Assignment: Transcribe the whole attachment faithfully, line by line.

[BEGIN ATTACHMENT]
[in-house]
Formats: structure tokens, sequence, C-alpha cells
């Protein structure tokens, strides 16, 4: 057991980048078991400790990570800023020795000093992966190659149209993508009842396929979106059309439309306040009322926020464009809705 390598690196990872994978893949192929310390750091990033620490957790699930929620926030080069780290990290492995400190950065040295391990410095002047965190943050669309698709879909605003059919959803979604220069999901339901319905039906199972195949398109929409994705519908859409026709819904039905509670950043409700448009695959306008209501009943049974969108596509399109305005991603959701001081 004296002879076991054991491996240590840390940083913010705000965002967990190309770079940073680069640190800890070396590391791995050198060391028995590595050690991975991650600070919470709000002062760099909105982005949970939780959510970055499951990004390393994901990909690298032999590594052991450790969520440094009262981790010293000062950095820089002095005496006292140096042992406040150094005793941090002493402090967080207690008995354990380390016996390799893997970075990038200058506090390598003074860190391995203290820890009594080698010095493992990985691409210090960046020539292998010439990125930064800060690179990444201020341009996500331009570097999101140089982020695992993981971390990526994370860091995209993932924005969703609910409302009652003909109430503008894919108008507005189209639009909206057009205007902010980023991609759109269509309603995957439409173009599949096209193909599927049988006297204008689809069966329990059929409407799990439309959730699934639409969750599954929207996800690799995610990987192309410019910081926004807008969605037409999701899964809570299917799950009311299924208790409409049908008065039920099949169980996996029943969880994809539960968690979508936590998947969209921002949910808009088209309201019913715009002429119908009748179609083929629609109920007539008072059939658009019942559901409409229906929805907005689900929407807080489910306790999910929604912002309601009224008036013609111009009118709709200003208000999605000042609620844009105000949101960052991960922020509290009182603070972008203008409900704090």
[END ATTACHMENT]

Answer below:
[in-house]
Formats: structure tokens, sequence, C-alpha cells
């Protein structure tokens, strides 16, 4: 057991980048078991400790990570800023020795000093992966190659149209993508009842396929979106059309439309306040009322926020464009809705 390598690196990872994978893949192929310390750091990033620490957790699930929620926030080069780290990290492995400190950065040295391990410095002047965190943050669309698709879909605003059919959803979604220069999901339901319905039906199972195949398109929409994705519908859409026709819904039905509670950043409700448009695959306008209501009943049974969108596509399109305005991603959701001081 004296002879076991054991491996240590840390940083913010705000965002967990190309770079940073680069640190800890070396590391791995050198060391028995590595050690991975991650600070919470709000002062760099909105982005949970939780959510970055499951990004390393994901990909690298032999590594052991450790969520440094009262981790010293000062950095820089002095005496006292140096042992406040150094005793941090002493402090967080207690008995354990380390016996390799893997970075990038200058506090390598003074860190391995203290820890009594080698010095493992990985691409210090960046020539292998010439990125930064800060690179990444201020341009996500331009570097999101140089982020695992993981971390990526994370860091995209993932924005969703609910409302009652003909109430503008894919108008507005189209639009909206057009205007902010980023991609759109269509309603995957439409173009599949096209193909599927049988006297204008689809069966329990059929409407799990439309959730699934639409969750599954929207996800690799995610990987192309410019910081926004807008969605037409999701899964809570299917799950009311299924208790409409049908008065039920099949169980996996029943969880994809539960968690979508936590998947969209921002949910808009088209309201019913715009002429119908009748179609083929629609109920007539008072059939658009019942559901409409229906929805907005689900929407807080489910306790999910929604912002309601009224008036013609111009009118709709200003208000999605000042609620844009105000949101960052991960922020509290009182603070972008203008409900704090």